§ Sir Andrew Leith Hay
I beg to ask the right hon. Baronet whether he have received official information as to the extent of secession which has already taken place from the Church of Scotland? Secondly, I wish to ask whether it be the intention of Ministers to follow up the declaration contained in her Majesty's letter presented by her commissioner to the General Assembly, stating (when too late) the readiness of the Government to legislate for the settlement of the church question; and if so, whether it be contemplated to introduce the bill formerly proposed by Lord Aberdeen, or any measure of a similar tendency? I do this in order that the people of Scotland may be aware of what they have to expect, and be prepared to resist the same to the last extremity.
§ Sir James Graham:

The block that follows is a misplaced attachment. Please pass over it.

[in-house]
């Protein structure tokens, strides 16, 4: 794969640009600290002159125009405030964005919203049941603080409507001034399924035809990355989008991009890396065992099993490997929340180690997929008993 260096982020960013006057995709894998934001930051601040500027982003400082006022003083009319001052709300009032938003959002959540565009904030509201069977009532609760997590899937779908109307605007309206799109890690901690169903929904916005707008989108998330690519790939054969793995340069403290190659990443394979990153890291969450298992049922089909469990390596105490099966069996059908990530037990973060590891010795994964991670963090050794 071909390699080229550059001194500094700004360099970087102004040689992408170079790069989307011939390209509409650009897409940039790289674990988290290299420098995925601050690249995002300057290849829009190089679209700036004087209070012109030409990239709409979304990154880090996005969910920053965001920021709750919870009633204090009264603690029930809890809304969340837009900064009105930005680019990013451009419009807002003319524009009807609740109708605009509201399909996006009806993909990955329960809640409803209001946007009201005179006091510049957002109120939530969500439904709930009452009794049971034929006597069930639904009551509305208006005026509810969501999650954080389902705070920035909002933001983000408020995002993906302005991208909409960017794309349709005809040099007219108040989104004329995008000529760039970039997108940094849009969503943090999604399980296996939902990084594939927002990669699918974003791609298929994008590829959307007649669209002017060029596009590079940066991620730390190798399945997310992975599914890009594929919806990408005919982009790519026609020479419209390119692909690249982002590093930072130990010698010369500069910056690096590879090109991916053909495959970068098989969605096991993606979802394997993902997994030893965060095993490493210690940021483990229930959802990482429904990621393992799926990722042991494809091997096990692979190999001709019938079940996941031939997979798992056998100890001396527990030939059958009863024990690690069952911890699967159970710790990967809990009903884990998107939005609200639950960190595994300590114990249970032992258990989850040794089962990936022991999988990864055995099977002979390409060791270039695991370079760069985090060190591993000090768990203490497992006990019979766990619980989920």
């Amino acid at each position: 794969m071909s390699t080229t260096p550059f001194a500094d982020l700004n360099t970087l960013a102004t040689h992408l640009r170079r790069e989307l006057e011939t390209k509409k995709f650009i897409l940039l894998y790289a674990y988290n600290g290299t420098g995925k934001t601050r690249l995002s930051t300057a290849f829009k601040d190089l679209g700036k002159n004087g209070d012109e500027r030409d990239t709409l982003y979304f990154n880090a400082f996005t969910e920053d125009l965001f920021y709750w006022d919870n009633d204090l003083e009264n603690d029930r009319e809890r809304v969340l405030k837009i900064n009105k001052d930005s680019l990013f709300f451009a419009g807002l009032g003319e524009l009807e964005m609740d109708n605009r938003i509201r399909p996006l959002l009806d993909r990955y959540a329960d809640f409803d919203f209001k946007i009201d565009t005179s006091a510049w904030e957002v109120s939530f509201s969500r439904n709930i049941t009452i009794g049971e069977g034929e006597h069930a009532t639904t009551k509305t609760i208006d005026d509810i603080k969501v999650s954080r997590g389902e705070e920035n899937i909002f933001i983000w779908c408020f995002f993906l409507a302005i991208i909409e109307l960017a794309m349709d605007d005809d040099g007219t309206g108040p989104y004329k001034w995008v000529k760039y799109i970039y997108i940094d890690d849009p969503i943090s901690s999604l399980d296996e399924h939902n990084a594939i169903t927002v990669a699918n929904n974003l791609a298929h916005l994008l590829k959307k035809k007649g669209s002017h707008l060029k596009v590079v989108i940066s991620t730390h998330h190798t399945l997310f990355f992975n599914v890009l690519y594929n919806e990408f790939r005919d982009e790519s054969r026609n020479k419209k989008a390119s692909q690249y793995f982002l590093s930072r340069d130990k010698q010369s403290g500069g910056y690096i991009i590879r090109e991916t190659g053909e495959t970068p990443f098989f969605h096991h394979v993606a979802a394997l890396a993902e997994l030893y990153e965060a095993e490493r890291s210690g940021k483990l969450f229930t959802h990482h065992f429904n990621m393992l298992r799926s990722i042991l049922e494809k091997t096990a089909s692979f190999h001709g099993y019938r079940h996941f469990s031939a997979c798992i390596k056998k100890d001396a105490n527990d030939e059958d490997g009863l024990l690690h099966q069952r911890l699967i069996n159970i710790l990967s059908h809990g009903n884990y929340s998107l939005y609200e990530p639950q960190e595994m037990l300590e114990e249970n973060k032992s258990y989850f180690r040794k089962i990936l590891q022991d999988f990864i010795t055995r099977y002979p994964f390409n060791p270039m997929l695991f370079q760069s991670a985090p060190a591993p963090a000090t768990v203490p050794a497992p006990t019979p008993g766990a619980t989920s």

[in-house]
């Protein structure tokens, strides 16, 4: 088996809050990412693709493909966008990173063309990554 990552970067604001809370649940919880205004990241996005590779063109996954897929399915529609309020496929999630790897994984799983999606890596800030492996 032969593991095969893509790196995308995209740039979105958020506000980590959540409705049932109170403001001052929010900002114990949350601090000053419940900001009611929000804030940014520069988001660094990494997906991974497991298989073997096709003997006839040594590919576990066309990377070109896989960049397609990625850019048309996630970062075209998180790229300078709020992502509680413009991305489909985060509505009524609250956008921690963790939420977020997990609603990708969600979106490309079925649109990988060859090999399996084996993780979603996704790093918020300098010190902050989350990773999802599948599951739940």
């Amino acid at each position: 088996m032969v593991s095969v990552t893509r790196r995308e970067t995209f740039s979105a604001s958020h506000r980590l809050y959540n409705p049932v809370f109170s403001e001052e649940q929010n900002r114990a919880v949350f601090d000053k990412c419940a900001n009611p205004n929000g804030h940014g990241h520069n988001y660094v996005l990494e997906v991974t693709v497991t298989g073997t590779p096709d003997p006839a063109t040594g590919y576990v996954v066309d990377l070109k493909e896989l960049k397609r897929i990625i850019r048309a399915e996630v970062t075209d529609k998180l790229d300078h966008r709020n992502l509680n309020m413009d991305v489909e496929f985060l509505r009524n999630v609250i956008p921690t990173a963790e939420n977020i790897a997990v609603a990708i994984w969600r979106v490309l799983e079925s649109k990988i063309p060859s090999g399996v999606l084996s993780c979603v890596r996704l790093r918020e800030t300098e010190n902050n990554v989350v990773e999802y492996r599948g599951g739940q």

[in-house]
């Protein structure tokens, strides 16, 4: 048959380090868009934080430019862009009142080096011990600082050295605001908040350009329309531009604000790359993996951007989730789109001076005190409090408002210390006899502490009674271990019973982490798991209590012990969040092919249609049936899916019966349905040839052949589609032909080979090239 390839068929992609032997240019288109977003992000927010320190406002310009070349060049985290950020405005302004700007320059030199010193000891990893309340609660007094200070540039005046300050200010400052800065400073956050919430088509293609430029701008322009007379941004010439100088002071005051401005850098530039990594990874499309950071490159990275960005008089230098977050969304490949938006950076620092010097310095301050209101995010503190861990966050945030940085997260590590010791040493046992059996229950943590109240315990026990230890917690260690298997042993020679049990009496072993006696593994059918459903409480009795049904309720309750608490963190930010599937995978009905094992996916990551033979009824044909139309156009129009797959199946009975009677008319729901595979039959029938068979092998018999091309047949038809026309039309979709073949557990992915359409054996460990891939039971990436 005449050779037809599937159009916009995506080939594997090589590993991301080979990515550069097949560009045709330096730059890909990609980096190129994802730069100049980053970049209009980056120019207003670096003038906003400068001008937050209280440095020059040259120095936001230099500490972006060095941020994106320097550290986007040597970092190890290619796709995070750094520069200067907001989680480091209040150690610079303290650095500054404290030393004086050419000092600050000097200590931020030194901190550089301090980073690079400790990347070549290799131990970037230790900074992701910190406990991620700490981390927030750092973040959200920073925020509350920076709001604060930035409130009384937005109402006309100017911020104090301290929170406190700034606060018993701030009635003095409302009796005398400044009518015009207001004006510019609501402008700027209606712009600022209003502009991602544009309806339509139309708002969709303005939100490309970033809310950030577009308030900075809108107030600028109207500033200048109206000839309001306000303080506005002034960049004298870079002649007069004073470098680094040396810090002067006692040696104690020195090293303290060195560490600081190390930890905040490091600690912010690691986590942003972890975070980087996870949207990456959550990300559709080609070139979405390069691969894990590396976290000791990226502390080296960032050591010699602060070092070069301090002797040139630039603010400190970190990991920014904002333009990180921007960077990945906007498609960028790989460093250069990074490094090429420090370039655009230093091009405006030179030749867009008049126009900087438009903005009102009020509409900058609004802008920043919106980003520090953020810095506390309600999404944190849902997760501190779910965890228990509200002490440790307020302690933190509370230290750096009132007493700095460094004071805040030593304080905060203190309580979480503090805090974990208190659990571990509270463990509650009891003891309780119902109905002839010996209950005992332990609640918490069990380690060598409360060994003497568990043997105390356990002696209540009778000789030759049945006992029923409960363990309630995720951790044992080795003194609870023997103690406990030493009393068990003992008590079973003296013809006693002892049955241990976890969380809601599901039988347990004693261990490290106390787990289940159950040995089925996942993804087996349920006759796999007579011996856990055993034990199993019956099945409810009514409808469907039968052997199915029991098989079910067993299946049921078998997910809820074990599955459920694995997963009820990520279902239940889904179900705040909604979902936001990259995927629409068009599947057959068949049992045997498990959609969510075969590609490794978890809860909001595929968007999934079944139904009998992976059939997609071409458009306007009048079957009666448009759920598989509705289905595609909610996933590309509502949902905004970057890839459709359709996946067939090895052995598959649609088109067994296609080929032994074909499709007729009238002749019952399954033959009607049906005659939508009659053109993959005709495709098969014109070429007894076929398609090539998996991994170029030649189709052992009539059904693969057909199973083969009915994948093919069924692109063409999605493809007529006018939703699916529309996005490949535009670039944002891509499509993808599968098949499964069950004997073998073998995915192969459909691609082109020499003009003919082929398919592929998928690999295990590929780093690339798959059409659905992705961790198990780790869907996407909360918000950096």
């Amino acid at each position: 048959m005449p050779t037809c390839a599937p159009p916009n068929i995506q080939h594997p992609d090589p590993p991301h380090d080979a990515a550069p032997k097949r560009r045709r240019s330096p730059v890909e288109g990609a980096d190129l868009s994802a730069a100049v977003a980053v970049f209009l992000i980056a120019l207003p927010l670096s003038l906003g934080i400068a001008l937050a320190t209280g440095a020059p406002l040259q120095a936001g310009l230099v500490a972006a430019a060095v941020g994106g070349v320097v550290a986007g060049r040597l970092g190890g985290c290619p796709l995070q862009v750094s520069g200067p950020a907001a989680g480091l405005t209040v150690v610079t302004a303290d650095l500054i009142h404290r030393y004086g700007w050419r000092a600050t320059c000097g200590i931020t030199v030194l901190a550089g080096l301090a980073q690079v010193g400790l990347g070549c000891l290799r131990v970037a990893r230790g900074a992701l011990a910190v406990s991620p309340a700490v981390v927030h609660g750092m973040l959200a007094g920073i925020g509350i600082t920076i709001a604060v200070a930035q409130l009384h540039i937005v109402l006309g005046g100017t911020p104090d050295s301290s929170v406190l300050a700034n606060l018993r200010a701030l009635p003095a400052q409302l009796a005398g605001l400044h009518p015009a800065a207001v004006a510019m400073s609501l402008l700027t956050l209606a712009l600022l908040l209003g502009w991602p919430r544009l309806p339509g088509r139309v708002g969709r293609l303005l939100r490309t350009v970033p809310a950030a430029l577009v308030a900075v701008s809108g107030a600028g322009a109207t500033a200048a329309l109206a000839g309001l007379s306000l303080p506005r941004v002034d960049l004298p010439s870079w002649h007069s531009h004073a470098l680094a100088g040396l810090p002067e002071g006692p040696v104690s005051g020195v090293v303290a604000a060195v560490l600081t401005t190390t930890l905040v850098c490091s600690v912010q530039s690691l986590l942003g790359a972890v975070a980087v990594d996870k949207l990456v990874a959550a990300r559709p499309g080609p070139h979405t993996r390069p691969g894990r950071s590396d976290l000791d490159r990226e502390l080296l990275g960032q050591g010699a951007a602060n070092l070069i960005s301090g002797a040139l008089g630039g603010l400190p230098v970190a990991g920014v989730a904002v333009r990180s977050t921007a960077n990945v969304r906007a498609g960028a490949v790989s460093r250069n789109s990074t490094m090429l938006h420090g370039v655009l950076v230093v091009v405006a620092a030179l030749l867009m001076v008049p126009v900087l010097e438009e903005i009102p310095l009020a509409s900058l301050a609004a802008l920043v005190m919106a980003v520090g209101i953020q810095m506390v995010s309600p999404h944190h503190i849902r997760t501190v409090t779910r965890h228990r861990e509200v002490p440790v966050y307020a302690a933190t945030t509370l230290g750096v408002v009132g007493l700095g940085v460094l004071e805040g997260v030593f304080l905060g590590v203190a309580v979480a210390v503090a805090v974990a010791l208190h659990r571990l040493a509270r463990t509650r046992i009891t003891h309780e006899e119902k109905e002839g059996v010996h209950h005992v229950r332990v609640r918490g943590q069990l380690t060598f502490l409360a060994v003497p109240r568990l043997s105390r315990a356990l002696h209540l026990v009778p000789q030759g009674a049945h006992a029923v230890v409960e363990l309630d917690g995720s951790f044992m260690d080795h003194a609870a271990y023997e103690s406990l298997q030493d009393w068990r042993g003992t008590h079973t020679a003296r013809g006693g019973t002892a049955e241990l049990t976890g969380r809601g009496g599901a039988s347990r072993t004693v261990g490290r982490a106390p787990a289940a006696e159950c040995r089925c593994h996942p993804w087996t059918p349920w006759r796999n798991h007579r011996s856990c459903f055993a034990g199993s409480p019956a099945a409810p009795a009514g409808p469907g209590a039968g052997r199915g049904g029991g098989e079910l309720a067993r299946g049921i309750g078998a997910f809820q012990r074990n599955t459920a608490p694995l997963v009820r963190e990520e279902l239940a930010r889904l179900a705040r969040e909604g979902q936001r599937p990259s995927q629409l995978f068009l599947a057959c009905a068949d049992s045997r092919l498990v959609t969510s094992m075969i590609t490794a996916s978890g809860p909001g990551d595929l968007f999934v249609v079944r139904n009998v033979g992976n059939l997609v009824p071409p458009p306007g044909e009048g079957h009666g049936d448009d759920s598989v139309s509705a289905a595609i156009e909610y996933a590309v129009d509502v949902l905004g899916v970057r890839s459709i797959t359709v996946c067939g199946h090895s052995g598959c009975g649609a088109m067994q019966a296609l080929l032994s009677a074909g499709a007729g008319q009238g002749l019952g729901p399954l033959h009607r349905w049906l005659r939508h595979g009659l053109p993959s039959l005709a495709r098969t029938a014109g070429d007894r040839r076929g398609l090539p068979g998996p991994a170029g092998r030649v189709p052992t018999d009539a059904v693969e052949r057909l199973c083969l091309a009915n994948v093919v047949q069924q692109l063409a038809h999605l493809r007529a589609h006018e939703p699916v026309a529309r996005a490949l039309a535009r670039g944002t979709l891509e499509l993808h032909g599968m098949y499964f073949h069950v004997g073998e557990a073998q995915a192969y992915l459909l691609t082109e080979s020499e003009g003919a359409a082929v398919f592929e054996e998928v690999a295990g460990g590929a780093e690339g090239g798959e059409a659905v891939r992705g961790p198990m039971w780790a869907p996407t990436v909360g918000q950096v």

The concluding observation of the hon. Gentleman has taken me by surprise. The first question was, whether the Government had received official information as to the extent of the secession from the Church of Scotland? I have only received this morning from the high commissioner the answer of the General Assembly to her Majesty's address. That was accompanied with an official statement, and with a protest, which has already appeared in the ordinary channels. I cannot collect from the protest a declaration of absolute secession from the church; I collect from it only a secession from the General Assembly. The commissioners statement is to the effect that ninety-three endowed ministers of the Established Church have 688 retired, besides a great number of lay members, and some quoad sacra ministers. With regard to the intention of the Government, as to legislative measures, I have at this moment nothing to add to the declaration made in this and in the other House of Parliament by her Majesty's servants. The assurances we have given we are perfectly prepared to fulfil.